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Friday, 12 July 2013

Anchovies as a case in point

'Anchovy', that humble little fish whose natural habitat seems ever to be the top of a pizza, is a symbol of probably one of the few words that has come into English from the Basque language, although we actually took it from the Spanish and Portuguese anchova, rather than directly from the Basque anchoa, which is also the name of one genus of anchovy.

And while anchovies may seems like a harmless salty topping for pizzas, they were also behind one of Alfred Hitchcock's films, The Birds, which was inspired by peculiar behaviour shown by shearwaters in and around the California town of Santa Cruz in 1961.

Some birds need no chemical help to go
completely berserk.
While Hitchcock drew on a Daphne du Maurier story for the basic story-line, the actions of the shearwaters helped shape the detailed plot of the movie. And those actions, it seems, were shaped in turn by a marine neurotoxin called domoic acid.

This chemical comes from a marine alga called Pseudo-nitzschia australis, and when the algae are eaten by anchovies, the toxin is then introduced into the food chain that leads to the shearwaters.

Most people only heard of the El Niño effect after the Peruvian anchoveta (Cetengraulis mysticetus) fishery fell to very low levels in the early 1970s, in part as a result of over-fishing, but also because of the climate changes brought by an El Niño event at that time. This is a different species of fish from the Mediterranean anchovy, Engraulis encrasicholus, but it was also able to be pickled and sold far away, without refrigeration.

The sardine, is a small fish of the herring family, cured and soaked in oil, which gets its name from the island of Sardinia, although the same or similar fish could also be gathered off the coast of Brittany, but even there, far from the Mediterranean island, the fishermen seem to have kept the Latin name for the fish. There is a 'sardine stone' mentioned in the Bible in Revelations which was also a precious stone, perhaps the same as the 'sardius', mentioned in Exodus and Ezekiel.

It is always risky second-guessing those who translated the Bible into English, but at a guess, this may be either the sard, which is another name for a carnelian, or perhaps a sardonyx, which has alternating bands of sard and white quartz.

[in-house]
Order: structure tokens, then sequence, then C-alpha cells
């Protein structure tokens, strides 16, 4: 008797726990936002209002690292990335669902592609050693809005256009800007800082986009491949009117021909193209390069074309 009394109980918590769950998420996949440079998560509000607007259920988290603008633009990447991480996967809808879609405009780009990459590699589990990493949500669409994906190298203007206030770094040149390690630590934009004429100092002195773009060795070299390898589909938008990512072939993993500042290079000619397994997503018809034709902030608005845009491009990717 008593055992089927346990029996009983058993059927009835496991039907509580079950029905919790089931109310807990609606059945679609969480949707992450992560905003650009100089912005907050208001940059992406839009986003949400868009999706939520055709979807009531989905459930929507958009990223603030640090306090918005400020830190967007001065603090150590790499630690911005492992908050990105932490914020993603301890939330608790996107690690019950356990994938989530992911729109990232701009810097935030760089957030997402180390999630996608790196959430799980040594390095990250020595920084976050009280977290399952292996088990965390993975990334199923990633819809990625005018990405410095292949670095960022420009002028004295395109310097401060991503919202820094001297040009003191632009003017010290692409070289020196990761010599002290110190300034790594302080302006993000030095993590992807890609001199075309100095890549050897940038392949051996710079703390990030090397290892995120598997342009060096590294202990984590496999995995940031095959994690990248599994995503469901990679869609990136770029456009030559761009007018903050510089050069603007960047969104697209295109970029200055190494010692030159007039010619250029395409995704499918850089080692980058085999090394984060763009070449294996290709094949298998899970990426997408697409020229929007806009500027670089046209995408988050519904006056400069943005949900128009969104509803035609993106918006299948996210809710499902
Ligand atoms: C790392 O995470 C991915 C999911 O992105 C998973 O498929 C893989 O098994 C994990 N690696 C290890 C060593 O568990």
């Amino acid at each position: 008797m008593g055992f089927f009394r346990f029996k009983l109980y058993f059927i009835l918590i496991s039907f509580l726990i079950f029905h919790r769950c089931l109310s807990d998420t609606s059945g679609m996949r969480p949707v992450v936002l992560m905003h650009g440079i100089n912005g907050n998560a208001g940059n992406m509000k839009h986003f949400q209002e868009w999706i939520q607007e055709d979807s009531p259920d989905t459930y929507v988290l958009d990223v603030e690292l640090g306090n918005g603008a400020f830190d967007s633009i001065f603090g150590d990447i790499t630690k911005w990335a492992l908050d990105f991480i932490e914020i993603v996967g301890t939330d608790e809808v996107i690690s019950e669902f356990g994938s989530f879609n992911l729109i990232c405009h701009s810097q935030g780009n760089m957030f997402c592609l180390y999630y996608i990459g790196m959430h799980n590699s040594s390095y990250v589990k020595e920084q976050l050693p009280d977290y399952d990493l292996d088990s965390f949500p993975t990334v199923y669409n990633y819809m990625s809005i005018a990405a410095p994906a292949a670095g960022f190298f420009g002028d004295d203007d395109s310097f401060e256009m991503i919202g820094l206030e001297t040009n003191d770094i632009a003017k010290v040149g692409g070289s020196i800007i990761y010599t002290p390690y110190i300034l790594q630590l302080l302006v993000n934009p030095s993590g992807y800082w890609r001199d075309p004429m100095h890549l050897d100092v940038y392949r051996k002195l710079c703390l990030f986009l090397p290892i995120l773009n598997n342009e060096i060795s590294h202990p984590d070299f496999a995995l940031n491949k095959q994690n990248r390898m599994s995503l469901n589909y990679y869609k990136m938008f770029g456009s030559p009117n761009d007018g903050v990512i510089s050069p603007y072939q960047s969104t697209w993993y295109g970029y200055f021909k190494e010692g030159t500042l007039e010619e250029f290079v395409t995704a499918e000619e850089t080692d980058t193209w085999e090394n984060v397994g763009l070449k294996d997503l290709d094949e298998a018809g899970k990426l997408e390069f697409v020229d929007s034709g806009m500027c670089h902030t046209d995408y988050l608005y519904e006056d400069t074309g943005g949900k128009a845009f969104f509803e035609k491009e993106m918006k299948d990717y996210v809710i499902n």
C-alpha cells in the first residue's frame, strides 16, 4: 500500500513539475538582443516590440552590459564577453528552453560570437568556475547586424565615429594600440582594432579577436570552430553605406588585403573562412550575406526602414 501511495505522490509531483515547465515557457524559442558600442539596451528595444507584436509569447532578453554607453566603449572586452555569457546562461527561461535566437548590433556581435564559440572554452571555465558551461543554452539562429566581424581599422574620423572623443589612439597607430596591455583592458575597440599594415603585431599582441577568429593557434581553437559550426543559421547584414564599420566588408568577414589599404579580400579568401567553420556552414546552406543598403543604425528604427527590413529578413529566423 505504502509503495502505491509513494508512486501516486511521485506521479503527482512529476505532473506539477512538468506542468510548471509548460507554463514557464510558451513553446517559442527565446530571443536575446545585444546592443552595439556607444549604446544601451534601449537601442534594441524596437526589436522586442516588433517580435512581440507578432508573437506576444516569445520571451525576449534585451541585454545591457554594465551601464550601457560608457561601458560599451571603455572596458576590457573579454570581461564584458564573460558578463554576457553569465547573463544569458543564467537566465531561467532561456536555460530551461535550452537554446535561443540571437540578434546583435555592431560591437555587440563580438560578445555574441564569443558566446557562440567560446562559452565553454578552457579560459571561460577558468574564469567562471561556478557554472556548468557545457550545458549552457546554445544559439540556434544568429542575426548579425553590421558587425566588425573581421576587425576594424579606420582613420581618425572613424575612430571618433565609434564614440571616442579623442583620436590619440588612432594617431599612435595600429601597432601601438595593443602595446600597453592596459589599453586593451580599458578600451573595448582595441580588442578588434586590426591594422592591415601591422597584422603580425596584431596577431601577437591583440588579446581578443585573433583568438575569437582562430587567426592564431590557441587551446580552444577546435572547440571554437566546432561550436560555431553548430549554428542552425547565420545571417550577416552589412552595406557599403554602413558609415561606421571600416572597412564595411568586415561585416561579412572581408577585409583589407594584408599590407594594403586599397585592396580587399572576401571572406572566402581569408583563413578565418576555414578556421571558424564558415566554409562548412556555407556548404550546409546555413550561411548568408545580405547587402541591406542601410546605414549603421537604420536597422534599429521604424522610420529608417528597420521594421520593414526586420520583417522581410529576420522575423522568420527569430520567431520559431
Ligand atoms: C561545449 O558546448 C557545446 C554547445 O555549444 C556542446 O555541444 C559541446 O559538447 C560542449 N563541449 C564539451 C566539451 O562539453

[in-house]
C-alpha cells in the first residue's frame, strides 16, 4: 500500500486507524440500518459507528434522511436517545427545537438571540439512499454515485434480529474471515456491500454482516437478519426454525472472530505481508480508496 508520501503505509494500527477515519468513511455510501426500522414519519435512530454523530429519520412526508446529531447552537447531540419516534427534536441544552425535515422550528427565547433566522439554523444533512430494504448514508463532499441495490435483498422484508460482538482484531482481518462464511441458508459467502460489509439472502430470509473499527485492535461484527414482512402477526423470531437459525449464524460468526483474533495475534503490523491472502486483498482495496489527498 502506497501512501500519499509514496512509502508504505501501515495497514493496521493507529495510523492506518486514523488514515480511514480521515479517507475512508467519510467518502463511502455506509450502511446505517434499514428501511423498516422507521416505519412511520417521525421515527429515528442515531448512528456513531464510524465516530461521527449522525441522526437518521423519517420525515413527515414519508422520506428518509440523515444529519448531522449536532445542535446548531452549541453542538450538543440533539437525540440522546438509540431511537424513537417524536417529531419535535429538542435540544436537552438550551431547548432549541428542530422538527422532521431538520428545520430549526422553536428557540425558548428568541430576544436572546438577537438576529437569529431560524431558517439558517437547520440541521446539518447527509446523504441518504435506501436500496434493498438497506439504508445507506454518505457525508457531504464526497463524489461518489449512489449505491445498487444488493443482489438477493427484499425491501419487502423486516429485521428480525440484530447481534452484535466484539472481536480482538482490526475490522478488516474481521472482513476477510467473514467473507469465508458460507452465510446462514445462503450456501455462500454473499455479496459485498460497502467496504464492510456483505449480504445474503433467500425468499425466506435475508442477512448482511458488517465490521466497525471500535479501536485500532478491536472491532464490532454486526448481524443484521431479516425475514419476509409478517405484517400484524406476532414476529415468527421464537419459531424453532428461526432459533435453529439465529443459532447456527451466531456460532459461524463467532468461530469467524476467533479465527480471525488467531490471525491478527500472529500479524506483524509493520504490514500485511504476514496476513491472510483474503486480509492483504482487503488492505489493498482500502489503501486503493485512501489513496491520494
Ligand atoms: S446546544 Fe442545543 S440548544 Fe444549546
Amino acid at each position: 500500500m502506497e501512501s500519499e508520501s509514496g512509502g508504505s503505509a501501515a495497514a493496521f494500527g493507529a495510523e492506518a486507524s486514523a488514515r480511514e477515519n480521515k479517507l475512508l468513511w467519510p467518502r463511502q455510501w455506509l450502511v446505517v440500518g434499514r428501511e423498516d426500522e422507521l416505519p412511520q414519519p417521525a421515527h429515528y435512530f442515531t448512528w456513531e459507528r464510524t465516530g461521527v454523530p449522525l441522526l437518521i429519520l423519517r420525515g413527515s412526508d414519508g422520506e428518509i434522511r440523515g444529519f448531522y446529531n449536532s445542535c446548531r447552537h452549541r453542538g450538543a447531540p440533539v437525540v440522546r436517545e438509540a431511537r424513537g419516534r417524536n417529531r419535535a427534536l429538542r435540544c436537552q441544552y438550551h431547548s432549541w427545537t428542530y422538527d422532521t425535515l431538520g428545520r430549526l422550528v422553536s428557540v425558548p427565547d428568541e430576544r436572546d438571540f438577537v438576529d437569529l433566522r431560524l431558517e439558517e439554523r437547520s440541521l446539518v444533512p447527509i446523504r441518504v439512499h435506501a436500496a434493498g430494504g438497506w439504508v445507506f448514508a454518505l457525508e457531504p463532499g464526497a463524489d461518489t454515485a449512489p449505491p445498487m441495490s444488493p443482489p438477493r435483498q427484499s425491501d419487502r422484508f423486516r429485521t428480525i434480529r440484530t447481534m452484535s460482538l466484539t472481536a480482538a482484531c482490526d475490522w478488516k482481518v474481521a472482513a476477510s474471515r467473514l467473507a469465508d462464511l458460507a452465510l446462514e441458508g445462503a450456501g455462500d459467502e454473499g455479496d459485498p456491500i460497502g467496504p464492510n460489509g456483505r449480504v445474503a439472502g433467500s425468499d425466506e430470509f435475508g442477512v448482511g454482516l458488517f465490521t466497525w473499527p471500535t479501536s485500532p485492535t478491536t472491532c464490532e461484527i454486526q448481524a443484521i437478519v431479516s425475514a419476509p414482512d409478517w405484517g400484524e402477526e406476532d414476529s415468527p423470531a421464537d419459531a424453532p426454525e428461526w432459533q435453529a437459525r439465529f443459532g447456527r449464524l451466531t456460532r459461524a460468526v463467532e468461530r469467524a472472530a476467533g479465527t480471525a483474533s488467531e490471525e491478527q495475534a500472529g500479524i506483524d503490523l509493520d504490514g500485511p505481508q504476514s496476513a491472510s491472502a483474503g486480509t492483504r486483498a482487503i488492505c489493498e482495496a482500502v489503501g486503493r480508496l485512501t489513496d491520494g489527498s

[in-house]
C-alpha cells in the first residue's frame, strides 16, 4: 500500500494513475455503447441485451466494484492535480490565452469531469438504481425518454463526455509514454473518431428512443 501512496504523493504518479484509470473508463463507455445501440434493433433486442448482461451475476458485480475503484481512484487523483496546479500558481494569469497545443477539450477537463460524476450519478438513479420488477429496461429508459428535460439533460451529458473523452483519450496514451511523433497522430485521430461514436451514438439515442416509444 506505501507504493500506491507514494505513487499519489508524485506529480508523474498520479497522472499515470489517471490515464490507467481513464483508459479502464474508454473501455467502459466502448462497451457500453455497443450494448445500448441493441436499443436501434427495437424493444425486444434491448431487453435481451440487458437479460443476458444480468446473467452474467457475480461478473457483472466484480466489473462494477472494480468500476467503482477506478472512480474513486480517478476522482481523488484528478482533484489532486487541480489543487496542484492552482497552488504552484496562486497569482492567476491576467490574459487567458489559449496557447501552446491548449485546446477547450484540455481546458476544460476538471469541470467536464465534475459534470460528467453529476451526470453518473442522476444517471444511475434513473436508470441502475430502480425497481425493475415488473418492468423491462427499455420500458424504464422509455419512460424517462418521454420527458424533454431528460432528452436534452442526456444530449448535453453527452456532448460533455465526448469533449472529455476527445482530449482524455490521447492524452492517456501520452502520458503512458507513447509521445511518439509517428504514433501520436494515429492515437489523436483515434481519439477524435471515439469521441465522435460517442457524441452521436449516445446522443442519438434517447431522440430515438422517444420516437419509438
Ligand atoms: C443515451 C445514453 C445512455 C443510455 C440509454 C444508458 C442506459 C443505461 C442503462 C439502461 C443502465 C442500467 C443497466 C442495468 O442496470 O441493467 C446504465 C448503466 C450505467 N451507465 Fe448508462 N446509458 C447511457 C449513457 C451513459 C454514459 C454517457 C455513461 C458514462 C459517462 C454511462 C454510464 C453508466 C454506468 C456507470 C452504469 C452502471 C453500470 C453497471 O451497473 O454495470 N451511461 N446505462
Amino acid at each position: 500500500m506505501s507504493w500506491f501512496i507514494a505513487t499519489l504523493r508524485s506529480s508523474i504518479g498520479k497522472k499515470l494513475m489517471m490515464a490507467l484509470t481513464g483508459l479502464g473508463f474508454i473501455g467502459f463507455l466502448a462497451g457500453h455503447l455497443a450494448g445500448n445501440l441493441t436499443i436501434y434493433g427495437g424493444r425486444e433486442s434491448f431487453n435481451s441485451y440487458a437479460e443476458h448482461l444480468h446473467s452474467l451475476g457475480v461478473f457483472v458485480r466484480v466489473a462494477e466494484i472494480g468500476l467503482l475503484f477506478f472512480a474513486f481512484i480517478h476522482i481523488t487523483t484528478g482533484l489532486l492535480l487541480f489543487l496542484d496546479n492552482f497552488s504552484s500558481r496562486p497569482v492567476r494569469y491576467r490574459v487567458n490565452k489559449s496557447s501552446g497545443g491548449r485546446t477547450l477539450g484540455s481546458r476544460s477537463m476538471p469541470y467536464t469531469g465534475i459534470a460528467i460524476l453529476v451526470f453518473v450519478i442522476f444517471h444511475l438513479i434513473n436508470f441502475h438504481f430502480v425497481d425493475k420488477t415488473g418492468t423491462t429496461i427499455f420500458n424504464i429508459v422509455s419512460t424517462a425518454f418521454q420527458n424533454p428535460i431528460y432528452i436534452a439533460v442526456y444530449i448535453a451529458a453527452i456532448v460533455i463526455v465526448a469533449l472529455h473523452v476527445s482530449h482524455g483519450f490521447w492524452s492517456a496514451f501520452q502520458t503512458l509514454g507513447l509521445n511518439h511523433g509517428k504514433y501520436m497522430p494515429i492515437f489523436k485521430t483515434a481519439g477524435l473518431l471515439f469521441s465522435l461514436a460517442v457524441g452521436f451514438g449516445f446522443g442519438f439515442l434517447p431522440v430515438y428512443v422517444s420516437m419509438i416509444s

Then there is the pilchard, a fine example of excrescence in the language. While this sounds suspiciously as though it may be obscene or scatological or plain unpleasant, it is none of these. In fact, an excrescence is something added on to make a word sound more euphonious. In Twelfth Night, Feste (often referred to as the Fool or the Clown) uses the old form when he tells Viola:
" . . . fools are as like husbands as pilchers are to herrings - the husband's the bigger."
Shakespeare knew the anchovy as well, and it rates a mention in Henry IV (Part I, II iv 588), when Prince Hal searches the sleeping Falstaff's pockets and finds a bill featuring this:
Item, Anchovies and sack after supper. ii s. vi d.
It appears that anchovies and sack was a repast much to the fat knight's liking. But then sack, capons, sauce, bread and more sack, were all much to the liking of Sir John. Dickens, however, seems to have a more mixed view: the Snagsbys in Bleak House serve "delicate little rows of anchovies nestling in parsley" to the Chadbands, and Mr. Pickwick speaks of anchovy sandwiches as "glorious" — at least in the presence of devilled kidney.

David Copperfield, on the other hand, was less impressed when dosed with anchovy sauce by his aunt, Betsy Trotwood, to stop him crying. In that case, though, the anchovy sauce was in between aniseed water and salad dressing, so perhaps the sauce was no problem at all.

Anchovy sauce was obviously held in low esteem, as Pip in Great Expectations notes an anchovy-sauce cruet in an inn where he takes tea with Estella, " . . . and somebody's pattens". These were wooden overshoes that help lift one's real shoes out of the mud, and on the basis of these items, Pip objects to the room, and they are ushered into another.

If there had been pilchers in the room, that would have been a greater reason to object, for what had been a pilch soon after the time of Sir John Falstaff, a flannel wrapper worn over a baby's nappy or diaper, was by now a pilcher, going by the name the fish had vacated when it became a pilchard.

The over-garment would probably have been more offensive to the sensitive Pip and Estella than even the muddiest of overshoes.

1 comment:

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